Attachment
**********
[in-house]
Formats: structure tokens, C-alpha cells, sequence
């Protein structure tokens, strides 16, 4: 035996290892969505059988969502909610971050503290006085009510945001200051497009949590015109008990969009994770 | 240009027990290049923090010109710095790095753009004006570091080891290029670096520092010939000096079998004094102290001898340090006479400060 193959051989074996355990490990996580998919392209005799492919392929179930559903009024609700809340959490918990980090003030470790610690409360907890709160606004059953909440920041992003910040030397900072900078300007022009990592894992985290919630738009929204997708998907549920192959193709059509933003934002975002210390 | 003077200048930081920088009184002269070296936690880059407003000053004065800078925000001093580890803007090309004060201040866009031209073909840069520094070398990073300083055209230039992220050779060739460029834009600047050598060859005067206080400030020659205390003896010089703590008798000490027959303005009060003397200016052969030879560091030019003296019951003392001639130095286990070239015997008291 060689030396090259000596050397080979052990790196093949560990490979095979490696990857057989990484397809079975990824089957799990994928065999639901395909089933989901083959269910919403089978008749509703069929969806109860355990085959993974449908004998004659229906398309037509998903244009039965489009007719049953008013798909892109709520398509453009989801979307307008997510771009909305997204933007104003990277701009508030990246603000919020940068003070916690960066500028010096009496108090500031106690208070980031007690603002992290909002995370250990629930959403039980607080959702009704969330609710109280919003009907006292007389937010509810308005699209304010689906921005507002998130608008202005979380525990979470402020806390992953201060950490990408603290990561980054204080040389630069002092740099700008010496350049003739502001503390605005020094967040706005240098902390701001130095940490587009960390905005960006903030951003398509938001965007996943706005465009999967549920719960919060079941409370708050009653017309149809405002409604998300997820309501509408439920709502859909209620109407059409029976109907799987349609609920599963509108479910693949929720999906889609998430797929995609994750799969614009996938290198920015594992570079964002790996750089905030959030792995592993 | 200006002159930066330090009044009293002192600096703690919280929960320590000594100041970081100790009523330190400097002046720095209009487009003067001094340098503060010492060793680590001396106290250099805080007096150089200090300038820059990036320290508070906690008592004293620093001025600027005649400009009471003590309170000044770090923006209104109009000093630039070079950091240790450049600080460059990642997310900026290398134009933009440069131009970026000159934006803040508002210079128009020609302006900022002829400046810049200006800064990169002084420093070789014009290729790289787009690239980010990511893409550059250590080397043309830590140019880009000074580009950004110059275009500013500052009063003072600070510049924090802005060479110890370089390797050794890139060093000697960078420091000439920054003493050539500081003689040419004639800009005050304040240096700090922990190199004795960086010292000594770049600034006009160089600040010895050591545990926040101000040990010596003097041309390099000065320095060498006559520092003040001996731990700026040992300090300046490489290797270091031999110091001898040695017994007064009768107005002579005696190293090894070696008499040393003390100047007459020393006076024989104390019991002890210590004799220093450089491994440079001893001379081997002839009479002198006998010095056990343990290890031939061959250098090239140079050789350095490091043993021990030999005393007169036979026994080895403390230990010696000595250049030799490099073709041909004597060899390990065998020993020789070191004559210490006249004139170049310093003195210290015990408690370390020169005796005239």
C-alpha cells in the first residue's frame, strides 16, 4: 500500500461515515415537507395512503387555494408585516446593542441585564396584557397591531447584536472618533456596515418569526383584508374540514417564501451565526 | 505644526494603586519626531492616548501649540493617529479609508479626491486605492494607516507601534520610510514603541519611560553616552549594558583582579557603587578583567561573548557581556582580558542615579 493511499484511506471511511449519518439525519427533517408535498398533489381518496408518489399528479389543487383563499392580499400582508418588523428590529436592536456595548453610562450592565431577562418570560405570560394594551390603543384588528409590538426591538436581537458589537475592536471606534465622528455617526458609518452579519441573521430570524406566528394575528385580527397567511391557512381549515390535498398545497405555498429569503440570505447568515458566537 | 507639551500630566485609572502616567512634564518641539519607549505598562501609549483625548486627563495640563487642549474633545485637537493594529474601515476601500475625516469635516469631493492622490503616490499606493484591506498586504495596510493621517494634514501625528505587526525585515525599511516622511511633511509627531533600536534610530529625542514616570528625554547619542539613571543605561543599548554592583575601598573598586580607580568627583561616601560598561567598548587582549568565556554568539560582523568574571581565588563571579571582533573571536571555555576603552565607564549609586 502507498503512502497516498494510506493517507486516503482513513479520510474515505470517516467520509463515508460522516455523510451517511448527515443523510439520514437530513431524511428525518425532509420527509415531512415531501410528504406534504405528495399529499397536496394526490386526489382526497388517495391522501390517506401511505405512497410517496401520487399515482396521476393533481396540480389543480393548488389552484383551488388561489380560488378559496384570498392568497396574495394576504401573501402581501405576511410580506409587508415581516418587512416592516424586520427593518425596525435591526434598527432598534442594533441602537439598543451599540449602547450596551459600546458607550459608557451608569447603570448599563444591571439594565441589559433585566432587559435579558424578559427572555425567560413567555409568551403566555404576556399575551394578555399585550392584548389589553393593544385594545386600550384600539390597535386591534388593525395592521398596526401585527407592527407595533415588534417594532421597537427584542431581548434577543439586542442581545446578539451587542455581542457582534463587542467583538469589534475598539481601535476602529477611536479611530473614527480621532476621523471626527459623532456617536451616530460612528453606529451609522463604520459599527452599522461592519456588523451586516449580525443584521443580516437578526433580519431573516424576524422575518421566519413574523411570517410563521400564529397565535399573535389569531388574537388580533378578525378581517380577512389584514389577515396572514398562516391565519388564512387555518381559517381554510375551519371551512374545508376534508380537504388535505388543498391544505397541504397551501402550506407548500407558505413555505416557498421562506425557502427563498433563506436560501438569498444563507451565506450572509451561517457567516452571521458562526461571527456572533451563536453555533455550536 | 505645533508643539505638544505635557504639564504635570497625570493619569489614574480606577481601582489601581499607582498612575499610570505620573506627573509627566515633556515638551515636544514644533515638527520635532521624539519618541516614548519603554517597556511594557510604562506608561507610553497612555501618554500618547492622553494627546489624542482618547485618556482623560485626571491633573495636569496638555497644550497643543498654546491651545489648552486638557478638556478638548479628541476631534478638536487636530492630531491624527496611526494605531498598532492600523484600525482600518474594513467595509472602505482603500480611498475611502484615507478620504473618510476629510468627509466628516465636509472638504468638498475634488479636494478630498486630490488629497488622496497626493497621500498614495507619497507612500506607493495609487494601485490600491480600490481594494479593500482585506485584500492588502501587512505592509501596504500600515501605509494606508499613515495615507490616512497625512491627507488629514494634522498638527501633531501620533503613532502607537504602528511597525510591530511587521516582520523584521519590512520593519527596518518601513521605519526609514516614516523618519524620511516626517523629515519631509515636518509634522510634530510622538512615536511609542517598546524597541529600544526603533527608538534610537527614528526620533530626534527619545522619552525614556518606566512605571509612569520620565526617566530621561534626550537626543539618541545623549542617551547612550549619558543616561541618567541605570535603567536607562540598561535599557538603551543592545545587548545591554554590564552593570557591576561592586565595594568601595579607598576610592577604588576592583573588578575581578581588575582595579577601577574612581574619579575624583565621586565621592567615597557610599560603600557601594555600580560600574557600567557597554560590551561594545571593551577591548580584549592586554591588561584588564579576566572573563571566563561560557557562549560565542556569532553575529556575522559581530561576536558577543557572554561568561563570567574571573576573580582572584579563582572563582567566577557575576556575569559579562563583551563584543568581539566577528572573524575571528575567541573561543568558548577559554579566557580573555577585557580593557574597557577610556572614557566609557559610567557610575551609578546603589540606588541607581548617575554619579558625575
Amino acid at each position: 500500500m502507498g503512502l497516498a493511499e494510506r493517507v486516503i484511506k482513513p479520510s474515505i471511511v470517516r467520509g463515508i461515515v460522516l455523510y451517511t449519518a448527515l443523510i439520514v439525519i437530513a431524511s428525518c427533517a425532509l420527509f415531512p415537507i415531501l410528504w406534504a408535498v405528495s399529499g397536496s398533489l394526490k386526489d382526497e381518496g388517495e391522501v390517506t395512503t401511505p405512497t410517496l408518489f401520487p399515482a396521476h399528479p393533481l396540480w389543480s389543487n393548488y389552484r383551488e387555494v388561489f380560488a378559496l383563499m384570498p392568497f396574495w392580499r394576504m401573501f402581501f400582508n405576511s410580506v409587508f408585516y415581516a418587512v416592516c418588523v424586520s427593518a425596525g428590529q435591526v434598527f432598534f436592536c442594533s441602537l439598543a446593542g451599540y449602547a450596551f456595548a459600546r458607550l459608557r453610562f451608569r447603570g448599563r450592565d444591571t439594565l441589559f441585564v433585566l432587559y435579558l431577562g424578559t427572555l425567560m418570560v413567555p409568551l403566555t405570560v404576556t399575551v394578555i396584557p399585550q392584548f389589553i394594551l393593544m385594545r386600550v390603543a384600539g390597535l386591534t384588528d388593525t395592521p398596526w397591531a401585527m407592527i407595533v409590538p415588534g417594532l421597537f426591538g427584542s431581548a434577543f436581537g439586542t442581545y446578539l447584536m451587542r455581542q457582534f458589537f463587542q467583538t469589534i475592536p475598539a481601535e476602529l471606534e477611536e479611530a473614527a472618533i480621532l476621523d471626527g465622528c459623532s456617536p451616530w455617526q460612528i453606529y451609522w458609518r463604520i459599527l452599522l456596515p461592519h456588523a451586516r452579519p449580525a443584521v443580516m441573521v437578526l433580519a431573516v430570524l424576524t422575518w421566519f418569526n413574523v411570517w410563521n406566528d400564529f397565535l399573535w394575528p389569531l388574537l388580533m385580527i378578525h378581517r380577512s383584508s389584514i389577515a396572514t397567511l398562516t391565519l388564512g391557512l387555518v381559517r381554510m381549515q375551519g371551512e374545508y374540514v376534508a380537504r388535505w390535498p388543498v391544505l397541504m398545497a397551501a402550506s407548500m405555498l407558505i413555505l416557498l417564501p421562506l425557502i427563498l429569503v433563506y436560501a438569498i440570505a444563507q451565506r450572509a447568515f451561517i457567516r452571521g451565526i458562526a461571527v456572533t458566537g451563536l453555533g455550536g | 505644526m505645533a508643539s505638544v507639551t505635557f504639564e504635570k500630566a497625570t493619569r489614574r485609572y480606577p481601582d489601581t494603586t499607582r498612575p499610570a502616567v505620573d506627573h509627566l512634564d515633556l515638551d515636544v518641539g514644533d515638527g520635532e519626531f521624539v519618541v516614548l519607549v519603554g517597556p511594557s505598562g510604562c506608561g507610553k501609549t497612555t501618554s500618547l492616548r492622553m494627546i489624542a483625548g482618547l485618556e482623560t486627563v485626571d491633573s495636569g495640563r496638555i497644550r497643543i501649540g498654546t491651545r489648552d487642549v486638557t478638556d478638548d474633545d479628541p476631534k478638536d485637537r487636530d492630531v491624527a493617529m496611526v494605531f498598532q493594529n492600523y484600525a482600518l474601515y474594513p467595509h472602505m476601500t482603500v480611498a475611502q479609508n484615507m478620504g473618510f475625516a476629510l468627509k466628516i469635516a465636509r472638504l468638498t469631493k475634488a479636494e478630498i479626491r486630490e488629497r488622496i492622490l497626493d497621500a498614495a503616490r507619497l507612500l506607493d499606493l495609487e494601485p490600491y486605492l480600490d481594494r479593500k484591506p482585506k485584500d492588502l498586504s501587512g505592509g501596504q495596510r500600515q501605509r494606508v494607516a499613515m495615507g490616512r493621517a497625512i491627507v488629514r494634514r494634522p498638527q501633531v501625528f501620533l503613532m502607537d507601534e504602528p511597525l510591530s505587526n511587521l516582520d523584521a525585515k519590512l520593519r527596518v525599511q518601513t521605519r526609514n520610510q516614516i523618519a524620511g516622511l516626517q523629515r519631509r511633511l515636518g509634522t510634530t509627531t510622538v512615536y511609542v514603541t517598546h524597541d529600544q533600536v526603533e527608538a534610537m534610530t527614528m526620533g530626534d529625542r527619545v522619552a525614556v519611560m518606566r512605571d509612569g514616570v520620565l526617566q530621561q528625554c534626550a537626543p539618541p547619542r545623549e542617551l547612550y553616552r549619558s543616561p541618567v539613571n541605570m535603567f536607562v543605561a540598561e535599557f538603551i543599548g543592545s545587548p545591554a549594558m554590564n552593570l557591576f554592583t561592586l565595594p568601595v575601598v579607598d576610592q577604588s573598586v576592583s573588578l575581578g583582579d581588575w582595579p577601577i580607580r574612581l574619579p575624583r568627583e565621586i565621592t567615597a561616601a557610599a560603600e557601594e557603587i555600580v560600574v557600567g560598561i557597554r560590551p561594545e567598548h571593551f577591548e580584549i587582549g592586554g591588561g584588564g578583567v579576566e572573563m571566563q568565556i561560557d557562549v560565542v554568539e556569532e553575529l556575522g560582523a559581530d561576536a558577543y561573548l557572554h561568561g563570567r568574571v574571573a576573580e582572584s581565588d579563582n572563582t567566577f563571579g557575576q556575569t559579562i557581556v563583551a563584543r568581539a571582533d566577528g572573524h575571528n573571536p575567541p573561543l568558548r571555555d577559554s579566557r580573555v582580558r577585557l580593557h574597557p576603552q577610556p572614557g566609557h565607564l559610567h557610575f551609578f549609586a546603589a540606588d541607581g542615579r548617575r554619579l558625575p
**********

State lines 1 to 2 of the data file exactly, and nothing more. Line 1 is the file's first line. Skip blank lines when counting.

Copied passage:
[in-house]
Formats: structure tokens, C-alpha cells, sequence